As a teenager, Thea Alvin spent some time working for her dad, hauling and shaping stone on Martha's Vineyard. "He needed the help," says Alvin, 45. "Plus, I'd totaled his car, so I had debt to pay off." She gave up the work after eloping at 18, but in 1998, when she found herself divorced and a single mom, masonry became a way to make a living—and then some. "Whether it was a wall or a well, the brute labor relieved any lingering turmoil from my broken marriage and the stress of raising three kids alone," Alvin says. "It's like a daylong yoga practice, where I can breathe, move, meditate, create—and laugh!"
Using stone as her medium, Alvin creates stunning sculptures: spiraling arches, open circles, and towering cairns. She begins by slowly carving tons of rock, with a chisel in one hand and a hammer in the other. (She owns more than 50 hammers, all painted pink, and calls her favorite Garfield.) Alvin sculpts primarily as a dry mason, without any adhesive. Instead, her work, like the helix that spans 100 feet on her Vermont front lawn (or, as she calls it, her public sculpture park), is held together by gravity and the careful fit of each crafted slab. Alvin balances stones on top of a wooden frame until they're secure. Then it's time for her tried-and-true wiggle test: "I shake the sculpture. If it moves as one, I know it's stable."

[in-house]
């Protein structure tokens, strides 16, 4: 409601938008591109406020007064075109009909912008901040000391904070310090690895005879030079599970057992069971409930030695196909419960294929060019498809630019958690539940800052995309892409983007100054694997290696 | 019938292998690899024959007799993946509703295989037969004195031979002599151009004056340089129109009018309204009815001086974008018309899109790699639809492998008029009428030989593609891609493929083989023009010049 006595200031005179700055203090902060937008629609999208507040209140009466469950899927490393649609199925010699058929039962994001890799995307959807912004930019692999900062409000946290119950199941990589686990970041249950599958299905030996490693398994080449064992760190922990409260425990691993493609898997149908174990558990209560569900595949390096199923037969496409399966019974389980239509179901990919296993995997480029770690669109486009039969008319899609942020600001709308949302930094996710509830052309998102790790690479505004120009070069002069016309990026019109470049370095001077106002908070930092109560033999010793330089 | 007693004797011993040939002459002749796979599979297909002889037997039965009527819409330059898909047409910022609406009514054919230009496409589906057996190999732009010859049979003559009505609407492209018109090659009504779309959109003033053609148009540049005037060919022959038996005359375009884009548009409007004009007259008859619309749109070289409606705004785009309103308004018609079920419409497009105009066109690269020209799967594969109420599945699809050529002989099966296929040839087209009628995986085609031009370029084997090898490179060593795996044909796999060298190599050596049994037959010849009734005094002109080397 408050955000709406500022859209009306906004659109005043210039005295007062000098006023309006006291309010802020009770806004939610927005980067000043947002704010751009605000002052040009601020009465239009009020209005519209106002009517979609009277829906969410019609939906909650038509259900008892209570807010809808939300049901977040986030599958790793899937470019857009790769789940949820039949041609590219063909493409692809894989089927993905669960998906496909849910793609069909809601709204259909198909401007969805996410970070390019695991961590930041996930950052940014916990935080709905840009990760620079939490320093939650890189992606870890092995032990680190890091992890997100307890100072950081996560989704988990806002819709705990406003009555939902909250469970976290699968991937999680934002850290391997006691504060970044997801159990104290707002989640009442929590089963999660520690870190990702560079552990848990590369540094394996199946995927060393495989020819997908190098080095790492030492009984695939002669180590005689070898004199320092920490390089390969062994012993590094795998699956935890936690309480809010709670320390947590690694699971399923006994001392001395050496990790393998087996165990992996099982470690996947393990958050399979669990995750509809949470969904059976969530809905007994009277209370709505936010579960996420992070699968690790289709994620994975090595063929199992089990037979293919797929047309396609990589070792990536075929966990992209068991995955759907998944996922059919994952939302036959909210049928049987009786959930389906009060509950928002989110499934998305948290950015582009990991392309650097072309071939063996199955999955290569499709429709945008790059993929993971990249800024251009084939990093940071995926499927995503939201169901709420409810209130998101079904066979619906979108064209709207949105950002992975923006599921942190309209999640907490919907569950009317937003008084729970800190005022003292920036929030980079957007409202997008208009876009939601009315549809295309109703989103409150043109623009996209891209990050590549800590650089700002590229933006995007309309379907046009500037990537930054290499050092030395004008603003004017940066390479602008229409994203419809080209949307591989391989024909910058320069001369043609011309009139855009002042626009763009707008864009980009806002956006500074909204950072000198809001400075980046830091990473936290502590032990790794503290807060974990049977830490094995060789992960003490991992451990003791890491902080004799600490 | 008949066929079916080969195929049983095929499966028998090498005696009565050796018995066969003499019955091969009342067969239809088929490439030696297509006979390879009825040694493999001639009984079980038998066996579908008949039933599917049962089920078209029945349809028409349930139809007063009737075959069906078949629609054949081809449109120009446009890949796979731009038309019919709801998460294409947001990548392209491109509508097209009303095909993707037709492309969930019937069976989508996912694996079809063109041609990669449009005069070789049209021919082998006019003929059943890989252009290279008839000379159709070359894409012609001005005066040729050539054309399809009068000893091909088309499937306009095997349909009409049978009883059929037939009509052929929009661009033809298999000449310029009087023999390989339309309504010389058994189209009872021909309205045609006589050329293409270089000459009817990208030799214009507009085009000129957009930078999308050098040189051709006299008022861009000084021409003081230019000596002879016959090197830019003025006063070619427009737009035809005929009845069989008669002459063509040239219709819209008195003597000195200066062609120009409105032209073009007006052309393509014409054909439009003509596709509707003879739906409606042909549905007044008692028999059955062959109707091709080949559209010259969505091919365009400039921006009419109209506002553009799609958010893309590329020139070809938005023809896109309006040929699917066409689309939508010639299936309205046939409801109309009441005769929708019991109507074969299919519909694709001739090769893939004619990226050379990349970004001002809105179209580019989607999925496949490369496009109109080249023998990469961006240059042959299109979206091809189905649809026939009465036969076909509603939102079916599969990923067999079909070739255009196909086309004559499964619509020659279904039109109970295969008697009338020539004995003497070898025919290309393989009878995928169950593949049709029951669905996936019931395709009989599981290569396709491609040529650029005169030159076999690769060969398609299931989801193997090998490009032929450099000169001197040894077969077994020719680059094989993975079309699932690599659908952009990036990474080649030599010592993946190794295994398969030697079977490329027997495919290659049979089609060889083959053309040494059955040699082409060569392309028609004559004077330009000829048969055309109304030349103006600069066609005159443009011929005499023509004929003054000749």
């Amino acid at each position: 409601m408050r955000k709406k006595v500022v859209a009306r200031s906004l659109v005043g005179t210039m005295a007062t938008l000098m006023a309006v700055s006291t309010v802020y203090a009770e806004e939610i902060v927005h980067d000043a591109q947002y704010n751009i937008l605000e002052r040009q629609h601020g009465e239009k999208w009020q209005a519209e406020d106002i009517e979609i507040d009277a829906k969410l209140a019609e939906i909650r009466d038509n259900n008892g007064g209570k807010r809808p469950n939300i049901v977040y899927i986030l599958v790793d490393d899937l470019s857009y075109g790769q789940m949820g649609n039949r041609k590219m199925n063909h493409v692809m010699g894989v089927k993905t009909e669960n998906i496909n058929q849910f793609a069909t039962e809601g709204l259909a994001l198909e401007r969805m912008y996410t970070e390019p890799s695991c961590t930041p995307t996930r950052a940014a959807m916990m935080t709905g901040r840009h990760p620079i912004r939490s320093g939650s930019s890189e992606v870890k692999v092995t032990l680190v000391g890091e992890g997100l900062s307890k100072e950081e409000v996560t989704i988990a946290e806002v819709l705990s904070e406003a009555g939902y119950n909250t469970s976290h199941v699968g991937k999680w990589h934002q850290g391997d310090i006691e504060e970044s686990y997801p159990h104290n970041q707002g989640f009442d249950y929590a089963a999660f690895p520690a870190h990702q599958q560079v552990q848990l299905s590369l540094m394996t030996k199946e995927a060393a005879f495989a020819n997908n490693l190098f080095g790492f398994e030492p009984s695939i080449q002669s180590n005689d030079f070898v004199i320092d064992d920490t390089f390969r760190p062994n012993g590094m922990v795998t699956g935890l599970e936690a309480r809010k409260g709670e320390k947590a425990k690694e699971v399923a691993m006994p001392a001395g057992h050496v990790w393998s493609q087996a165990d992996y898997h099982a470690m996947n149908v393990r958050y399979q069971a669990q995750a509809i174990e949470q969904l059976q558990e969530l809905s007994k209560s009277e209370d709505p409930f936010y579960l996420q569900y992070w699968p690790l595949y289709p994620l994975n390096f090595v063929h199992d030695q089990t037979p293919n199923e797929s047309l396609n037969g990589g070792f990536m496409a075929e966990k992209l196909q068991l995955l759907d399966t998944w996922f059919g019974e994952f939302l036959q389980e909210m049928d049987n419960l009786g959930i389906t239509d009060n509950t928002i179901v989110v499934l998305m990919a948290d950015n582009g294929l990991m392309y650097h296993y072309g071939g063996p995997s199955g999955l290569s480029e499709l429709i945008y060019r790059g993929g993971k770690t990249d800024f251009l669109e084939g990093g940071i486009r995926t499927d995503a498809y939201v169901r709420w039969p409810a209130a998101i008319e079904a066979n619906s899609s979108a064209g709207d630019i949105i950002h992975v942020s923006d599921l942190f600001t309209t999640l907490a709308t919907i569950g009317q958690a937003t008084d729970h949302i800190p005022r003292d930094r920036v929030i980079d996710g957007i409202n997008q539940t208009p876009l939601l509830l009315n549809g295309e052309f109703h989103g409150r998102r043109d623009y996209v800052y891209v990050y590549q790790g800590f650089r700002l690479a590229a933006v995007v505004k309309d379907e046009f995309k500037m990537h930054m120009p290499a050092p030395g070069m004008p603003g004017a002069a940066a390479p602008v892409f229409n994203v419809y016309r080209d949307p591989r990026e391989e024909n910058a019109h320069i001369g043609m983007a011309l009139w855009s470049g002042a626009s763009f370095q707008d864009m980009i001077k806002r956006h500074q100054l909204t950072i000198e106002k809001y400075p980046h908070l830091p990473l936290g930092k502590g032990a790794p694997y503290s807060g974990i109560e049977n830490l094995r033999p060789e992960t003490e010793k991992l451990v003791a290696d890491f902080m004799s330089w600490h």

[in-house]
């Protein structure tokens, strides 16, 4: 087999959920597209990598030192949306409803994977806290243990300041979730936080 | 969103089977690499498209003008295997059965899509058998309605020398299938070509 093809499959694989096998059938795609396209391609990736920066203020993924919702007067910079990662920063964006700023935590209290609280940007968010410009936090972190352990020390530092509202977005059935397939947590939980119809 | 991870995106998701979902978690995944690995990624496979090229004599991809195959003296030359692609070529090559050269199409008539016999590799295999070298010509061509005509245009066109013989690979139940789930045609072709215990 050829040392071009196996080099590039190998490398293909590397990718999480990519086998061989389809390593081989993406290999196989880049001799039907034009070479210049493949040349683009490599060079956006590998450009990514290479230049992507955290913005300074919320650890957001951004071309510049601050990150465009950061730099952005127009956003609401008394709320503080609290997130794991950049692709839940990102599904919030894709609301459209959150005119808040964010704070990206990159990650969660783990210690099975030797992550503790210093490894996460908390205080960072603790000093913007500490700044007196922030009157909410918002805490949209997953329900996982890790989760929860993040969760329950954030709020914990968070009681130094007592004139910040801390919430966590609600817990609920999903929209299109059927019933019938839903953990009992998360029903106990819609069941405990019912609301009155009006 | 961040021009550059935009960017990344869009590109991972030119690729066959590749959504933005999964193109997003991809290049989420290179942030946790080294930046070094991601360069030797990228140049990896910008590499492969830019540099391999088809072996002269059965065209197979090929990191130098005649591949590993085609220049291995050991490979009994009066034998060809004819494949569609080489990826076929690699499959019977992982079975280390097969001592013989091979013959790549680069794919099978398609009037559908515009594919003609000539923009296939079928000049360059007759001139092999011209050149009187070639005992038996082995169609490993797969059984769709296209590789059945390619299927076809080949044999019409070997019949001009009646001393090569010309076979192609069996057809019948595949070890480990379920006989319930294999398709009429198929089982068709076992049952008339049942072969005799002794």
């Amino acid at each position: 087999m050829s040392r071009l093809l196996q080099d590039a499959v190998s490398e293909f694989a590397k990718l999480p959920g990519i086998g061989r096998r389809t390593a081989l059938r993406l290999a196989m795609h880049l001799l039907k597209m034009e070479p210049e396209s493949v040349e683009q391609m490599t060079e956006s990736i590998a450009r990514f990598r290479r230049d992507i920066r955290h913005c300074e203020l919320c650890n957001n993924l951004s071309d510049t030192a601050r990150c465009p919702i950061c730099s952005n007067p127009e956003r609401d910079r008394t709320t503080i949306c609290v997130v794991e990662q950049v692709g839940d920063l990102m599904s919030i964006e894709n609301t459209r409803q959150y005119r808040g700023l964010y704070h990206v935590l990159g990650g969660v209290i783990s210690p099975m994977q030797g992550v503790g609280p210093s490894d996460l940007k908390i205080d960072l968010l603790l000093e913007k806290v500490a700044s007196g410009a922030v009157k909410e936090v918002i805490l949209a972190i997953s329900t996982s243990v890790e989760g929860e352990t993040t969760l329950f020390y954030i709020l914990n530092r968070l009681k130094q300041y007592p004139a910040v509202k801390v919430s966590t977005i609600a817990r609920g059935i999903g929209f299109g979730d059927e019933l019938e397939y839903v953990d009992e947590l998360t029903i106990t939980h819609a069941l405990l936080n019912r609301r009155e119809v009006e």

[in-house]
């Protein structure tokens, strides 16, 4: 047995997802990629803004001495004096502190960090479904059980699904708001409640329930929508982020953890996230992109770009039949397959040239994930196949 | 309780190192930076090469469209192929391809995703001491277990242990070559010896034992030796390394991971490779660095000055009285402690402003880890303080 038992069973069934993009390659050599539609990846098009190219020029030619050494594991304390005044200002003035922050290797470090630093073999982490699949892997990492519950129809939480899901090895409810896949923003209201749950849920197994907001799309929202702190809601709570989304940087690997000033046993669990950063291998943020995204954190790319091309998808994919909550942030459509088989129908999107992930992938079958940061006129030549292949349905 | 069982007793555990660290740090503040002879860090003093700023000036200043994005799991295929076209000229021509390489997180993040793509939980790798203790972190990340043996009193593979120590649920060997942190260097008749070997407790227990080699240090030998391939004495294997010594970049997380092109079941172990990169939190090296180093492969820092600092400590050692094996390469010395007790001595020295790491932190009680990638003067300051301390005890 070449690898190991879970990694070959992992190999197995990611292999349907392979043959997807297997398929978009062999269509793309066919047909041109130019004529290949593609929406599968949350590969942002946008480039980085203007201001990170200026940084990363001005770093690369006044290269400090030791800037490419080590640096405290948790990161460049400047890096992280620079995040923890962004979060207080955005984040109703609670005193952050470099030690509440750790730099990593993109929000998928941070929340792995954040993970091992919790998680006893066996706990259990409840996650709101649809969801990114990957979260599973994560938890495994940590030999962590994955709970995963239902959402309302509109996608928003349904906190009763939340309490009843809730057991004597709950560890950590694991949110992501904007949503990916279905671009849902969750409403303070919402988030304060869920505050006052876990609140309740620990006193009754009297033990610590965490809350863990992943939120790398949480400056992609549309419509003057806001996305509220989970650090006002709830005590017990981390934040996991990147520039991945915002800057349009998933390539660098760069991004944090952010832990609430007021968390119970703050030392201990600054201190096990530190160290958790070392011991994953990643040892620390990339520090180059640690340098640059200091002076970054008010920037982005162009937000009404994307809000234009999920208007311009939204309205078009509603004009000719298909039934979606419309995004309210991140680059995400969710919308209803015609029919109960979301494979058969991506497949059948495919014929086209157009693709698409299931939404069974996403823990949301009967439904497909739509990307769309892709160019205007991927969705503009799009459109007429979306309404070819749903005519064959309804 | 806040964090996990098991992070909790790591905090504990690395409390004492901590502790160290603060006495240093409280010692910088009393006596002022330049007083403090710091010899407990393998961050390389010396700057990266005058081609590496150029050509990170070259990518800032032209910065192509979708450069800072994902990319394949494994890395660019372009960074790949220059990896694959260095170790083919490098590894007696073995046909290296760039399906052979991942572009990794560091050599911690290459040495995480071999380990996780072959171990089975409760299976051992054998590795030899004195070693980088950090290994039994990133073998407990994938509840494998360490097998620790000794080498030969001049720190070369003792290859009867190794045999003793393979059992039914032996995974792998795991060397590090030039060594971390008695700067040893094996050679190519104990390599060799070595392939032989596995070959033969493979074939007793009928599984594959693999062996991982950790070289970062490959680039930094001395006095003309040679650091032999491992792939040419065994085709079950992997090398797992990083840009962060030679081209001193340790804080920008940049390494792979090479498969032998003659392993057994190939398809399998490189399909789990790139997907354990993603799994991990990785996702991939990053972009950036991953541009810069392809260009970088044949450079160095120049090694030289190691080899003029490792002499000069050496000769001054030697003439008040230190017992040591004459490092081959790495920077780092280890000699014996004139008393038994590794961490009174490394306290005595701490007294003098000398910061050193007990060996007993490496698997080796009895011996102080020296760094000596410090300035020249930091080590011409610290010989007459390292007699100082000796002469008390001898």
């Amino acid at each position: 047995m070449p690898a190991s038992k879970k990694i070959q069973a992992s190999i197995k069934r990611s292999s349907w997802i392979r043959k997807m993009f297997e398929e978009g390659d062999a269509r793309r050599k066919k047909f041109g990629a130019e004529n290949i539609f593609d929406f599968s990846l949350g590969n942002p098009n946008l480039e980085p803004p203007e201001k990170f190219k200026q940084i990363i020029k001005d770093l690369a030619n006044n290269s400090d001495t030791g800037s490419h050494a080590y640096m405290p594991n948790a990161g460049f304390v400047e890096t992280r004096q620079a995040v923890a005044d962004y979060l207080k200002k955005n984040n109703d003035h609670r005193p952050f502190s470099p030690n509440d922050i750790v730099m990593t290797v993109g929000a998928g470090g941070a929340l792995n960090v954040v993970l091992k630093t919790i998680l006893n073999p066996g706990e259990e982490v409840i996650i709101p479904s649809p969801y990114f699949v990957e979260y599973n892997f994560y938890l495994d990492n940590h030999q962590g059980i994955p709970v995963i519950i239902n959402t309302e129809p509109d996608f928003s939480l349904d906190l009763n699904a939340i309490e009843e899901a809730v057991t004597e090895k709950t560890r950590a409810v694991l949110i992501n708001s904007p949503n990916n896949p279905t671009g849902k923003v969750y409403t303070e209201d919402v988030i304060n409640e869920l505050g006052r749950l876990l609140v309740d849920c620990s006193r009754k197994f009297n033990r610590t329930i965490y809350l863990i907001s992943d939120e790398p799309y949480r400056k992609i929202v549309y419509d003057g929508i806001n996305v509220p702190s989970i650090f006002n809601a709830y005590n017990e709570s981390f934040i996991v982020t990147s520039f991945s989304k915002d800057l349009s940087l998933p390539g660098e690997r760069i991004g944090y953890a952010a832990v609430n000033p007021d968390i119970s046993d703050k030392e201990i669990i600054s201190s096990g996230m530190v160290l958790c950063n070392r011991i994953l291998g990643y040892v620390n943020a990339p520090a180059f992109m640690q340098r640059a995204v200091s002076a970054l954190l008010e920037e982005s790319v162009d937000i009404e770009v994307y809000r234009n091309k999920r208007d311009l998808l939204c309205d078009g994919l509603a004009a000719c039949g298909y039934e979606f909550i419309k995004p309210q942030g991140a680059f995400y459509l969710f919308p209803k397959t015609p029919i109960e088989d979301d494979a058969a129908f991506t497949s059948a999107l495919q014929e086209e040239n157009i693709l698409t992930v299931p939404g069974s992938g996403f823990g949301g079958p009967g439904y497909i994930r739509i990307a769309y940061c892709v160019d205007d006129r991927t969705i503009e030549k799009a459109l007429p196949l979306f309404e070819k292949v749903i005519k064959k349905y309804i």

Her Dream Job
For the past four years, Alvin has been traveling to a 15th-century village in Italy to repair crumbling stone roofs on 19 homes. "I get my artsy side from my Italian grandfather," she says, "so when I'm there, I feel connected to my roots." Which means that although the project will take several more years to complete, Alvin's happy to keep chipping away.
— Zoe Donaldson